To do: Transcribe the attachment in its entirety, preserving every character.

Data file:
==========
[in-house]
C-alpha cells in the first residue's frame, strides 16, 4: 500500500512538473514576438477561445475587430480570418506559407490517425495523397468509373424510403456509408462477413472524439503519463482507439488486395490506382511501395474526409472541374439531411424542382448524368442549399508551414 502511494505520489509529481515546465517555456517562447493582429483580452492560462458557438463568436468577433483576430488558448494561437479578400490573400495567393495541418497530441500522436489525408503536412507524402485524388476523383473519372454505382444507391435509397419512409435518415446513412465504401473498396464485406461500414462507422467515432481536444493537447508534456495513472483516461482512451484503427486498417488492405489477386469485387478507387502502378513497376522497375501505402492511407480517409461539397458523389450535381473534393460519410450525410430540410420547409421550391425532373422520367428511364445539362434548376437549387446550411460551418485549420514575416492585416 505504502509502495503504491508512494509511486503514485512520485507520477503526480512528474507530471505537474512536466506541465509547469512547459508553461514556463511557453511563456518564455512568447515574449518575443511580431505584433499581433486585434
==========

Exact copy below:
[in-house]
C-alpha cells in the first residue's frame, strides 16, 4: 500500500512538473514576438477561445475587430480570418506559407490517425495523397468509373424510403456509408462477413472524439503519463482507439488486395490506382511501395474526409472541374439531411424542382448524368442549399508551414 502511494505520489509529481515546465517555456517562447493582429483580452492560462458557438463568436468577433483576430488558448494561437479578400490573400495567393495541418497530441500522436489525408503536412507524402485524388476523383473519372454505382444507391435509397419512409435518415446513412465504401473498396464485406461500414462507422467515432481536444493537447508534456495513472483516461482512451484503427486498417488492405489477386469485387478507387502502378513497376522497375501505402492511407480517409461539397458523389450535381473534393460519410450525410430540410420547409421550391425532373422520367428511364445539362434548376437549387446550411460551418485549420514575416492585416 505504502509502495503504491508512494509511486503514485512520485507520477503526480512528474507530471505537474512536466506541465509547469512547459508553461514556463511557453511563456518564455512568447515574449518575443511580431505584433499581433486585434